With such a hectic schedule, I have not had the opportunity to reflect on PETE&C (Pennsylvania Educational Technology Expo and Conference) in Hershey, PA. I will use my notes below as a simple reflection.
Sir Ken Robinson, Monday Keynote, was one of the most inspiring and invigorating speakers I have seen. He made me proud to be an educator and an American! Some of his most important points:
The one thing you can’t get rid of is teachers and students- most of what goes in a school system is a distraction.
Question the things that we think are obvious. We are living in times of revolution. We have to think differently of human talent and capabilities. We have to change our minds of education.
Technology is not technology if it happened before you were born.
Dare to be different
You have to love something in order to be in your element. Many people are good at something but may not like it. Being good at something is no reason to just go and do it.
It’s about passion.
The job of education is to create those conditions for growth. Agriculture Metaphor. Plants grow themselves- the job of the gardener creates the conditions for growth.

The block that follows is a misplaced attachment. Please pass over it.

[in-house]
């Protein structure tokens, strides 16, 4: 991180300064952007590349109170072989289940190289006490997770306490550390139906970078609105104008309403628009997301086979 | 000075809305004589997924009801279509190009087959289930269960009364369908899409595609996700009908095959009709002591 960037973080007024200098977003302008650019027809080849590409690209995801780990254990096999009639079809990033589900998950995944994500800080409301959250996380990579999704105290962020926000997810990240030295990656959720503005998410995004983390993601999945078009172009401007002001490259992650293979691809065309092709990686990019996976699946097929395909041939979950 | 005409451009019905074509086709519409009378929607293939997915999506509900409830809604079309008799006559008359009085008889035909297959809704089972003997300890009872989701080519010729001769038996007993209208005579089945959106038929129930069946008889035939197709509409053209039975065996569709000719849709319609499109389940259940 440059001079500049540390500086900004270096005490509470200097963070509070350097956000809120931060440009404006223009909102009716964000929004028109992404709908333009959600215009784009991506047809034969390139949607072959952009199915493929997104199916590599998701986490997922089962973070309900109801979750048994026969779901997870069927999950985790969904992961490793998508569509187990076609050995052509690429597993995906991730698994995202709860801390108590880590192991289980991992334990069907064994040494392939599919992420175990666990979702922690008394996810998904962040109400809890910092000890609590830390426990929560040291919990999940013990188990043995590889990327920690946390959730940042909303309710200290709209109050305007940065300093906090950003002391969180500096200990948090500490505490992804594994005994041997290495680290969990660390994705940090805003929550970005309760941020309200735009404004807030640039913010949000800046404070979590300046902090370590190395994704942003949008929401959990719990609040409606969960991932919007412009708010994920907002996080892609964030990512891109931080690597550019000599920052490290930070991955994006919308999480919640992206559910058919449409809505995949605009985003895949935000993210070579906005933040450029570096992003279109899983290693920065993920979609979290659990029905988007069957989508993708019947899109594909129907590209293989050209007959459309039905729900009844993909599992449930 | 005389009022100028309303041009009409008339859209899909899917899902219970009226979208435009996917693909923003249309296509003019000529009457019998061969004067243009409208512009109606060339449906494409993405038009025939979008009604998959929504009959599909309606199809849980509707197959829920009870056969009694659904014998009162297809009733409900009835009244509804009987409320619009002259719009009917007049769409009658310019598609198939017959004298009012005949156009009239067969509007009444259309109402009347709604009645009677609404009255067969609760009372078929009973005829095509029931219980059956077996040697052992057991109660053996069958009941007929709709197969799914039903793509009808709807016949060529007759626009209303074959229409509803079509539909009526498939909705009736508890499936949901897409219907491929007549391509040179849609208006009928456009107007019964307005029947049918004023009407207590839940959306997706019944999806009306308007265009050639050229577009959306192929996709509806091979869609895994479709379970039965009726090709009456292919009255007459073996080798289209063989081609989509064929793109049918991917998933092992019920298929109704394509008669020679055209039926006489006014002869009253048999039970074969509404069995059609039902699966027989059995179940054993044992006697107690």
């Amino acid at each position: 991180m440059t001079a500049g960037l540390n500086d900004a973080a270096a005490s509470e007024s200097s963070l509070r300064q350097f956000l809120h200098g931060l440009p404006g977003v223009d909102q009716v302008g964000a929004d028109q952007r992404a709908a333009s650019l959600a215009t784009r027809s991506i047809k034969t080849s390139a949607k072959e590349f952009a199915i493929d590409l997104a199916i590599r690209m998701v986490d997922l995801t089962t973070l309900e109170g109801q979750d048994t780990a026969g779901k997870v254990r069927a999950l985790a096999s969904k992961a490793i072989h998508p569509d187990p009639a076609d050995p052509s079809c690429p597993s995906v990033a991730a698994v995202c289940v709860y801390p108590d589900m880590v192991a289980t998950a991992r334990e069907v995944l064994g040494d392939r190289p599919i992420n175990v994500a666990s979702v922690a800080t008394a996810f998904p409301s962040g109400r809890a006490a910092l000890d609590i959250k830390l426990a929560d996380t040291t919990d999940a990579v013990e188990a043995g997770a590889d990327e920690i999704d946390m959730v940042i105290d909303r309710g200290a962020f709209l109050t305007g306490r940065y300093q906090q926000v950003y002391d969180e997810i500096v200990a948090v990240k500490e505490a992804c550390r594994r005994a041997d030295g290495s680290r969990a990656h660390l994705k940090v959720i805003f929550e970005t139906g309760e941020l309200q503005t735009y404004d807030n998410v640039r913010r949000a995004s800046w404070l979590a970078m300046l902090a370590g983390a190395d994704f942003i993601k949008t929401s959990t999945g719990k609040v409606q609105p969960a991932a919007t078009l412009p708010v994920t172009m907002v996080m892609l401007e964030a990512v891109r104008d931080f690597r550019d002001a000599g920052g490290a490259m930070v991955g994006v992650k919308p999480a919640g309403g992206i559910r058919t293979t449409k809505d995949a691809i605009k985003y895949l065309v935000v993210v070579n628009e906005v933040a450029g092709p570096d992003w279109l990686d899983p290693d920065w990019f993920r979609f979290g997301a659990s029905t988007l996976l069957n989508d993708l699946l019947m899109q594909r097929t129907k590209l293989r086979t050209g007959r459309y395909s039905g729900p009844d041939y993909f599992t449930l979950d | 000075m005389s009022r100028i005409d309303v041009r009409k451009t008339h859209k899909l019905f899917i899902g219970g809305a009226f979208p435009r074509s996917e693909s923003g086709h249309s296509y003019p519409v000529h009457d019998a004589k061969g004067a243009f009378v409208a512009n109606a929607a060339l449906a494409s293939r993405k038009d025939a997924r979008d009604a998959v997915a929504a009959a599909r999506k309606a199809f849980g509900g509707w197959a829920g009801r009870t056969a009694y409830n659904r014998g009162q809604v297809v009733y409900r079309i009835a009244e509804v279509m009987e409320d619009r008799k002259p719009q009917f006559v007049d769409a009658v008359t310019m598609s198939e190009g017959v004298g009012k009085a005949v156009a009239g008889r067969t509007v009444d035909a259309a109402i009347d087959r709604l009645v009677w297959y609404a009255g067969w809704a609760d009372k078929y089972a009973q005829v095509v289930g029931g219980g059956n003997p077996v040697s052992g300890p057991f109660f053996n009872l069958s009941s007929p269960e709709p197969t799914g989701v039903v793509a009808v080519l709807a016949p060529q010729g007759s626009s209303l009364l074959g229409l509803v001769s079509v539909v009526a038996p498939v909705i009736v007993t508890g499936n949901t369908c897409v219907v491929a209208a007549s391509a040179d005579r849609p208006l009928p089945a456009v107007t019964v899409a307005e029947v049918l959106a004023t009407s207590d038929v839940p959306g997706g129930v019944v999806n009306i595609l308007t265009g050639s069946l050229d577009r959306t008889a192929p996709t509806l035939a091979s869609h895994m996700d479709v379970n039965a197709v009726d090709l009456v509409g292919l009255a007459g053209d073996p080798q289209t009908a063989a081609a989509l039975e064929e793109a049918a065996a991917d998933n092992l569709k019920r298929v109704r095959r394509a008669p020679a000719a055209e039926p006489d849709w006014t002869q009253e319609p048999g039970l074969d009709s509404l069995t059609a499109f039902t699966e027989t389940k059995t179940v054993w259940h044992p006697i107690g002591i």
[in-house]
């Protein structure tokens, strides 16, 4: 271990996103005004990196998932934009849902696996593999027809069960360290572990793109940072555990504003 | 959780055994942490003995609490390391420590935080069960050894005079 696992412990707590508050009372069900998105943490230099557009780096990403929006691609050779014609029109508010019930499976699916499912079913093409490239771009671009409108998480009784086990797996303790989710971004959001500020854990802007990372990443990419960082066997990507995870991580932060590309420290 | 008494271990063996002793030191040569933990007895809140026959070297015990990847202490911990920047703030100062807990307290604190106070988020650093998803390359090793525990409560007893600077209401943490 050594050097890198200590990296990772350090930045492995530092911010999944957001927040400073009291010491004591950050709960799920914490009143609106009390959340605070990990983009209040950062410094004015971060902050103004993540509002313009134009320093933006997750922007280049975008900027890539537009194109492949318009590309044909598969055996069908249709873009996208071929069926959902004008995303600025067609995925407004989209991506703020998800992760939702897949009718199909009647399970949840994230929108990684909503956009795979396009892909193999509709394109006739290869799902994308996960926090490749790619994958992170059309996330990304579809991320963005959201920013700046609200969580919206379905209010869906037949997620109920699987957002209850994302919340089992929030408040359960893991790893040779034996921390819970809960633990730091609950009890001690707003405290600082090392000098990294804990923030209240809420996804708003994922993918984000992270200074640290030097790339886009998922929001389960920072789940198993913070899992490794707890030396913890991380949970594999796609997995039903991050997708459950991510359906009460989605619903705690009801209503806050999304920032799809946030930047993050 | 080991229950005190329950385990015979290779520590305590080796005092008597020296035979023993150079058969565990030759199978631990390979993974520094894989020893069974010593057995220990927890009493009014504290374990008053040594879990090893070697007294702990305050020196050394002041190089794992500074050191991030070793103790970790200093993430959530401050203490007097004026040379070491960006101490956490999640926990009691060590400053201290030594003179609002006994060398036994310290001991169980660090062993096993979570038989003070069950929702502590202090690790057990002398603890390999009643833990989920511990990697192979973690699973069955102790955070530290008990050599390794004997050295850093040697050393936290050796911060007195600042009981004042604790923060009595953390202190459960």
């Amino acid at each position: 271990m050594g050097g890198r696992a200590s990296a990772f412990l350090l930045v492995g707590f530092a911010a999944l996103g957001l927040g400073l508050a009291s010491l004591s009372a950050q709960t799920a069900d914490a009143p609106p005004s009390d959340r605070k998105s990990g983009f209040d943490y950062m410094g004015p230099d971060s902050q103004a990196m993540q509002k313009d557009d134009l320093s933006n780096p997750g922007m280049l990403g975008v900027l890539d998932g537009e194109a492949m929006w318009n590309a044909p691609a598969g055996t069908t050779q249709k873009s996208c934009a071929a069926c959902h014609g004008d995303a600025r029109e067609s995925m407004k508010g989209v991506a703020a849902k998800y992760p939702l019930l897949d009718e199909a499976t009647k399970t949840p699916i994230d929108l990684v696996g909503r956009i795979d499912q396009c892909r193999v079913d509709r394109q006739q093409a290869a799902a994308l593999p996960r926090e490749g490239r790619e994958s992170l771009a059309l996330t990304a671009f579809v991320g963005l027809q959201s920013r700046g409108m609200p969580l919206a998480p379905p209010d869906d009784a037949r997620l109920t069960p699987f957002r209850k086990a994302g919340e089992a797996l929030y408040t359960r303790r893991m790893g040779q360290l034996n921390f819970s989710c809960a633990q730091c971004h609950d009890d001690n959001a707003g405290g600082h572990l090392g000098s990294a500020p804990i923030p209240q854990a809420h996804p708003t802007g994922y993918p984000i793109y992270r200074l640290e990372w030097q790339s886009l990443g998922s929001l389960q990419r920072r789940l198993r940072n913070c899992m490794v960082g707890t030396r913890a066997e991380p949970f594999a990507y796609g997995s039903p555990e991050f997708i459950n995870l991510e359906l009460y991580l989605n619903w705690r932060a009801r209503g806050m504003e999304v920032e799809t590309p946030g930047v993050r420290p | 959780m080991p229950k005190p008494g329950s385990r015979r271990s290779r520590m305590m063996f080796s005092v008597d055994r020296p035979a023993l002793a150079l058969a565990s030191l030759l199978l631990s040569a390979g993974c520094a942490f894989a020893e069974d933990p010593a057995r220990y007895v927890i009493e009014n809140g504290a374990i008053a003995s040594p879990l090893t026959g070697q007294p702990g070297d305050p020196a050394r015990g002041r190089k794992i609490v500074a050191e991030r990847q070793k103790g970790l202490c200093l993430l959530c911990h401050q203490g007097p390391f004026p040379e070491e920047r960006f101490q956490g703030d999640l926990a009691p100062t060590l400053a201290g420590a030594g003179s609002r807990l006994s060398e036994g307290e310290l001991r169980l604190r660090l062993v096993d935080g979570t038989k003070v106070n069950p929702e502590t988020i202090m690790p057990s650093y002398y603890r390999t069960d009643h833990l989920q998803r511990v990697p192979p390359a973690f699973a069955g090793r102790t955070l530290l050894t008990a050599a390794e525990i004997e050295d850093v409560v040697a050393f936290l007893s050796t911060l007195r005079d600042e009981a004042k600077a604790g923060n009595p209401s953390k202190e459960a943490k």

A healthy organism enriches the environment that it feeds upon.
Life is organic- it is not linear. Good teachers invest and take interest in the talents of their students, but they cant predict the future.
With this being to first presentation I have done at a conference, I must admit being exhaused by around 10:00 AM! Both of the presentations were scheduled in the morning, which is good because I was able to get rid of the swarm of butterflys in my stomach.
It was an excellent experience and I wish I could provide more notes on the conference, but the majority of my time was for getting ready to present, presenting, cleaning up and sitting in a few colleagues’ sessions. After watching the video below, I realize there is much practice that I need to complete in the near future!
I was pleased to have the oppotunity to present at PETE&C 2010 in Hershey, PA. It was an opportunity to higlight the tremendous world language staff at McGuffey High School. We have been working for one year now on the virtual world project and this was an opportunity to bring other PA educators “on board.” I have the U Stream presentation below.